Tuesday, March 12, 2013

Is Stanley Kubrick's The Shining a masterpiece? Room 237 thinks it's worth exploring.

In 1980, Stanley Kubrick, Jack Nicholson, Shelley Duvall, Scatman Crothers and Danny Lloyd were responsible for injecting a piece of movie horror into the main stream of pop culture. A new documentary, Room 237, now takes a deeper look into the film's meaning and mysteries and its growing reputation as a cinematic classic.

Based on the novel by Stephen King, Director Stanley Kubrick used the tools of his craft to spin King's novel The Shining into a sensation. With a May 1980 opening in just 10 theaters (a wide opening would come a month later), The Shining pulled in more than $62,000.00 per theater in 3 days. Its entire original run scored just over $44 million. Moderate by current standards but still nicely profitable on a reported production budget of just $19 million.

But this is a case where numbers don't begin to tell the story. In a great movie, it should be scenes of the movie itself that live on to become unforgettable. Kubrick's The Shining is packed frame to frame with them.

The most memorable for me is the following shot of 7-year old Danny Lloyd, as Danny Torrence, furiously peddling a plastic wheeled tricycle through hotel hallways as the sound of the rear wheels on concrete and hardwood alternate with the silence of area carpets. Somehow that soundtrack embeds both speed and foreboding. The tricycle stops and the young boy looks drawn to a room he was about to peddle past, room 237. You want to race down the hall, scoop the boy up out of his seat and rush him away from that room to safety, but you are trapped in your theater seat, helpless to help and captivated by danger. What's in that room and who are the mysterious twins that appear?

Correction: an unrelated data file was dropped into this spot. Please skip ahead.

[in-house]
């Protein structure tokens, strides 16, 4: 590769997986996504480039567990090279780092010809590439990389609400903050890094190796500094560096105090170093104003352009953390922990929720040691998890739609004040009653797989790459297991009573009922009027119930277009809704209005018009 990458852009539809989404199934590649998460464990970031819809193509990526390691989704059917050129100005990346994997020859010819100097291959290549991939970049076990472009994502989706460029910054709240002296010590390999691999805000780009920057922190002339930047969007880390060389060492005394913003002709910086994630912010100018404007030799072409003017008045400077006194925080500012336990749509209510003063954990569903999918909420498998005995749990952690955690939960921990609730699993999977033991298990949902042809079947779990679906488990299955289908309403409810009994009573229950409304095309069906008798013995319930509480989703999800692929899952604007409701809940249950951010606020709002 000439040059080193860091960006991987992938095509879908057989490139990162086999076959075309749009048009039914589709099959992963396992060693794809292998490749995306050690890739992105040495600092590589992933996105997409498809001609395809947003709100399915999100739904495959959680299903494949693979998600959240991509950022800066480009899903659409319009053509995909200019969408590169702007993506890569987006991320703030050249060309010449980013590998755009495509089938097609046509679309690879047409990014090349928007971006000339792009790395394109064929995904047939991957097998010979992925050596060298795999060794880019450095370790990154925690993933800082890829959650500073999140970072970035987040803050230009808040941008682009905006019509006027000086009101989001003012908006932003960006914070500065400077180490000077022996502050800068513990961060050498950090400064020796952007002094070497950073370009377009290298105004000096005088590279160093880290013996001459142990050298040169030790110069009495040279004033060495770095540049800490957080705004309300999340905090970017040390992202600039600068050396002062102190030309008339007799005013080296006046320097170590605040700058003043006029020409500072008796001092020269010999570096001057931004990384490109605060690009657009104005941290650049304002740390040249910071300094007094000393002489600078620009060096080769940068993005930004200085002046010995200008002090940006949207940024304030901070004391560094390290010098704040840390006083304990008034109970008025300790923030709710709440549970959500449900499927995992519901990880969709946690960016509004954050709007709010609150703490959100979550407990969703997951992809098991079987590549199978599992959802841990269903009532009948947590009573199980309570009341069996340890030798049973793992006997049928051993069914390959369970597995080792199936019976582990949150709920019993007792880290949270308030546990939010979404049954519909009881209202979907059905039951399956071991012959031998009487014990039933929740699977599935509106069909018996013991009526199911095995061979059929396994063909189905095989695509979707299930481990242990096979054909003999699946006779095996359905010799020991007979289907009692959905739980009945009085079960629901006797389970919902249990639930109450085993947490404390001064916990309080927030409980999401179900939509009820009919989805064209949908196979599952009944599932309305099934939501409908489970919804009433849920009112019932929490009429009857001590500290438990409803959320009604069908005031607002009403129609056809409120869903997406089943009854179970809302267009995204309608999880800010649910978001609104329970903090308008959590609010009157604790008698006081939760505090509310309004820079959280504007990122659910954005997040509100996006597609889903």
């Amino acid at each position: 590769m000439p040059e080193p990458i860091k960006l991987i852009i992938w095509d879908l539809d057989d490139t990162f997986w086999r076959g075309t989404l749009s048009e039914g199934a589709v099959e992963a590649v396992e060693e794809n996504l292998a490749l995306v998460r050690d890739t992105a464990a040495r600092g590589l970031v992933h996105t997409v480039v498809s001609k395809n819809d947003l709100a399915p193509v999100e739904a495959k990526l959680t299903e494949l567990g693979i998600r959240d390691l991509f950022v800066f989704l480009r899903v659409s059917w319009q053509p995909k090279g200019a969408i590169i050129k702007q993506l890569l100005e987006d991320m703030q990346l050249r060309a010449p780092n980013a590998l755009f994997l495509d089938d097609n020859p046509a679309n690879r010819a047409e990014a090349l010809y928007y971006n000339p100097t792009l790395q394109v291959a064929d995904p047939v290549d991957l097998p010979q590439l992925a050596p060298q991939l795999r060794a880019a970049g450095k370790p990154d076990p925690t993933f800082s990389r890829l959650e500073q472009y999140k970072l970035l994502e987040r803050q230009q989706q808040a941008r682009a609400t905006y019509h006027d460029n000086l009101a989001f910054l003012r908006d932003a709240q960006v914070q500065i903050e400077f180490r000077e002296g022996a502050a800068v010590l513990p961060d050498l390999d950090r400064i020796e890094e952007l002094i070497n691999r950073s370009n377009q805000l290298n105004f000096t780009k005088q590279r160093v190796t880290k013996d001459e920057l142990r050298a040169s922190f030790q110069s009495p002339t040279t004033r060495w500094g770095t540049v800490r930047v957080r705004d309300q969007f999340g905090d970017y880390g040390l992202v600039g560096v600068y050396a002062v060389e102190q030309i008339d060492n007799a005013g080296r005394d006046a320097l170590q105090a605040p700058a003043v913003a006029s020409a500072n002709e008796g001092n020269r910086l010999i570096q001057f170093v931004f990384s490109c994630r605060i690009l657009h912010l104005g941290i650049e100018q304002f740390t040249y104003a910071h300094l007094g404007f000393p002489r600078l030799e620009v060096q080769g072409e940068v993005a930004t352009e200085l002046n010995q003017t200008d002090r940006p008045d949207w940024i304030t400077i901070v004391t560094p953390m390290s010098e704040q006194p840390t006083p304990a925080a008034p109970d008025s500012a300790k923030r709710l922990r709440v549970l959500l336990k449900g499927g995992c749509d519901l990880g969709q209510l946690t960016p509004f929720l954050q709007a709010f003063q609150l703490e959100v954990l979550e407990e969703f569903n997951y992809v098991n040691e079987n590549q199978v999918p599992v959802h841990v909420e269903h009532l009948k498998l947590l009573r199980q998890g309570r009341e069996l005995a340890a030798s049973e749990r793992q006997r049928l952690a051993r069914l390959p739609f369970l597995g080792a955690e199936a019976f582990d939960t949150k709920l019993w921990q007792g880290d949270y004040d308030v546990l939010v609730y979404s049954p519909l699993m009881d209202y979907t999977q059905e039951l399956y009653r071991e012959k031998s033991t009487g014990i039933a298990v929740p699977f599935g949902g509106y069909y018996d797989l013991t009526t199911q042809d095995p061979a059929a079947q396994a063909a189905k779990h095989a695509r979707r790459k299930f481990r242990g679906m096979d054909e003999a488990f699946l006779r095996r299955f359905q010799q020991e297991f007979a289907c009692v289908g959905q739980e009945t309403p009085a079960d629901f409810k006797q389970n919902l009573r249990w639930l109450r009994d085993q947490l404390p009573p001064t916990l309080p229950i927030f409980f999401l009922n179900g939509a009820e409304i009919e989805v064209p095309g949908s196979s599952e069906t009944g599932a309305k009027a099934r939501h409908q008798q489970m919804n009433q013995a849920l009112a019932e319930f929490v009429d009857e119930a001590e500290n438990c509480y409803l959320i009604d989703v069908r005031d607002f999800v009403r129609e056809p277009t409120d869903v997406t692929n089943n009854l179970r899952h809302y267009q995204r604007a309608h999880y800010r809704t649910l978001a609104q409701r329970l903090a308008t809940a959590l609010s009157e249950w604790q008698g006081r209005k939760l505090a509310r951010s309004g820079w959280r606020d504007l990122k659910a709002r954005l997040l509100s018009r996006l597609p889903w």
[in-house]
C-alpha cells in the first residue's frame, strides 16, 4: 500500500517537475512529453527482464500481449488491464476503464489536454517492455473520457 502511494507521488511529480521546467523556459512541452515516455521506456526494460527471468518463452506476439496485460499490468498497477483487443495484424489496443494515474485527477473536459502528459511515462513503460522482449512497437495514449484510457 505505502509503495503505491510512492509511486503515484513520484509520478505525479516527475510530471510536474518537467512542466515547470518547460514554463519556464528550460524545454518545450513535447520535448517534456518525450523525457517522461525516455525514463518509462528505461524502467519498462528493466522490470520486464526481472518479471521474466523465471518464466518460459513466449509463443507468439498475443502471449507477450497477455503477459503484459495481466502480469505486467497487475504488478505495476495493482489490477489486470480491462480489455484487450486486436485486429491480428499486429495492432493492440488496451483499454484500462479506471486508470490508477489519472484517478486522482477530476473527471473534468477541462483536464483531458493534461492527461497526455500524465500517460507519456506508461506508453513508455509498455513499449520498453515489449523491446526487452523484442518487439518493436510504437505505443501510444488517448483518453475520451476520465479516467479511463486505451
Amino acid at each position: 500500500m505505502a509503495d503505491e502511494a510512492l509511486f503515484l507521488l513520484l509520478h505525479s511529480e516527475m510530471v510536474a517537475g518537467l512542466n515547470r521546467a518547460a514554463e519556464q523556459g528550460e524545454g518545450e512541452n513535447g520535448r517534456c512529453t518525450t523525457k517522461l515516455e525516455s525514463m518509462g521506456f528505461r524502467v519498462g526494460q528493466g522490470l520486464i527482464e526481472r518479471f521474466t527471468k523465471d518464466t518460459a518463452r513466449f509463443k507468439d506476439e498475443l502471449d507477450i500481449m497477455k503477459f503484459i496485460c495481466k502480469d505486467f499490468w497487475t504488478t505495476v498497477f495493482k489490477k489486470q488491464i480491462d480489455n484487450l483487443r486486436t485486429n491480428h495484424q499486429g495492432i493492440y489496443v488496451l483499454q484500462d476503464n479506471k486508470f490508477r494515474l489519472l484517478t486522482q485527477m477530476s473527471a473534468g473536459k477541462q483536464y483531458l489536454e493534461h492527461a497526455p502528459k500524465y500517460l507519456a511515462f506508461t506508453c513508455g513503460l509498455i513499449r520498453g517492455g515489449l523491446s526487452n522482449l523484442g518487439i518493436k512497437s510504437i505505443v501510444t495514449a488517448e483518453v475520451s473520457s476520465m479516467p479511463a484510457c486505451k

The Shining is famous for other shots as well. Perhaps highest on the list is Jack Nicholson's (as Danny's father Jack Torrence) demonic delivery of Ed Mahon's Tonight Show introduction "Here's Johnny" while axing through his wife's room door. And then there are the majestic shots of the snow storm isolated Overlook Hotel and its infamous outdoor maze.

Kubrick elicited intense performances from his leading cast and then provided a baseline and counterpoint to the building hysteria with a superbly understated performance by Scatman Crothers as caretaker Dick Halloran. It would seem that all the pieces are in place to acknowledge The Shining as a true horror masterwork.

Yet, when I saw The Shining in a movie theater in its original release, I was unimpressed. Even bored and annoyed. What's it all mean?

Given Nicholson's on screen histrionics, even Kubrick's name wouldn't have led me to believe the film would age with such respect. But it may be the craft of the meticulous and pioneering director that stands as the truly undeniable classic element of the film. One I've slowly come to appreciate.

In perhaps in the simplest of examples, the producers of Room 237 realized Kubrick's genius for visual production is on full display in the teaser trailer released to promote The Shining's premier run. So much so that they used the device of a static hallway shot for their own clever trailer. Here are both. The trailer for Room 237 followed by the teaser for The Shining.







Documentaries can be a wonderful way to discover new worlds, new cultures and new points of view about subjects that range as wide as the personalities and the imaginations of the filmmakers who make them. In this case, you may discover a film you've never seen or a film for which you may gain new insight or respect. Or perhaps, you'll be revisiting a favorite from a new perspective. Stanley Kubrick is certainly a director whose work is worth exploring. Perhaps Room 237 will be your place to start.

Room 237 opens in the US in limited release on March 29th. It is directed and edited by Rodney Ascher and produced by Tim Kirk, it is an IFC release.

Box-office numbers provided by the-numbers.com. 

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